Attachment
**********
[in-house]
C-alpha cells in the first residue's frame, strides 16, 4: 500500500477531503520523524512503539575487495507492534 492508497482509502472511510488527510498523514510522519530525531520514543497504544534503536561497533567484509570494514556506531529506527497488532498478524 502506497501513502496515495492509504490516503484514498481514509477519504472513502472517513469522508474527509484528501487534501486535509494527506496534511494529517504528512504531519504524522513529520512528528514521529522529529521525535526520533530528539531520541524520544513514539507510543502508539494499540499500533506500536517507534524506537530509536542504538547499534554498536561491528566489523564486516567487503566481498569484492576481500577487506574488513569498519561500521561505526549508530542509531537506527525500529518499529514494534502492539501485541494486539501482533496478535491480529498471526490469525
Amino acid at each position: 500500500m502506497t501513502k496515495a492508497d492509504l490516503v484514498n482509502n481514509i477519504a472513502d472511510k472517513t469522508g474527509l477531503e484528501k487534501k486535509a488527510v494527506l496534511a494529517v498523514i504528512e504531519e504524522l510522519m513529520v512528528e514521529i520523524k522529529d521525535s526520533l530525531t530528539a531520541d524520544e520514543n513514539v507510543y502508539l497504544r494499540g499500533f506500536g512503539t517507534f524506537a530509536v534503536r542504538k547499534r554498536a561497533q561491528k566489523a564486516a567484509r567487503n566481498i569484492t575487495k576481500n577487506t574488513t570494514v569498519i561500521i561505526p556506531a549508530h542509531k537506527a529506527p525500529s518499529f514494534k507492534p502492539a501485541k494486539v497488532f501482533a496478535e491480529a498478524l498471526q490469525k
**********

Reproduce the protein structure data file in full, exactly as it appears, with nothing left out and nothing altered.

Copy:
[in-house]
C-alpha cells in the first residue's frame, strides 16, 4: 500500500477531503520523524512503539575487495507492534 492508497482509502472511510488527510498523514510522519530525531520514543497504544534503536561497533567484509570494514556506531529506527497488532498478524 502506497501513502496515495492509504490516503484514498481514509477519504472513502472517513469522508474527509484528501487534501486535509494527506496534511494529517504528512504531519504524522513529520512528528514521529522529529521525535526520533530528539531520541524520544513514539507510543502508539494499540499500533506500536517507534524506537530509536542504538547499534554498536561491528566489523564486516567487503566481498569484492576481500577487506574488513569498519561500521561505526549508530542509531537506527525500529518499529514494534502492539501485541494486539501482533496478535491480529498471526490469525
Amino acid at each position: 500500500m502506497t501513502k496515495a492508497d492509504l490516503v484514498n482509502n481514509i477519504a472513502d472511510k472517513t469522508g474527509l477531503e484528501k487534501k486535509a488527510v494527506l496534511a494529517v498523514i504528512e504531519e504524522l510522519m513529520v512528528e514521529i520523524k522529529d521525535s526520533l530525531t530528539a531520541d524520544e520514543n513514539v507510543y502508539l497504544r494499540g499500533f506500536g512503539t517507534f524506537a530509536v534503536r542504538k547499534r554498536a561497533q561491528k566489523a564486516a567484509r567487503n566481498i569484492t575487495k576481500n577487506t574488513t570494514v569498519i561500521i561505526p556506531a549508530h542509531k537506527a529506527p525500529s518499529f514494534k507492534p502492539a501485541k494486539v497488532f501482533a496478535e491480529a498478524l498471526q490469525k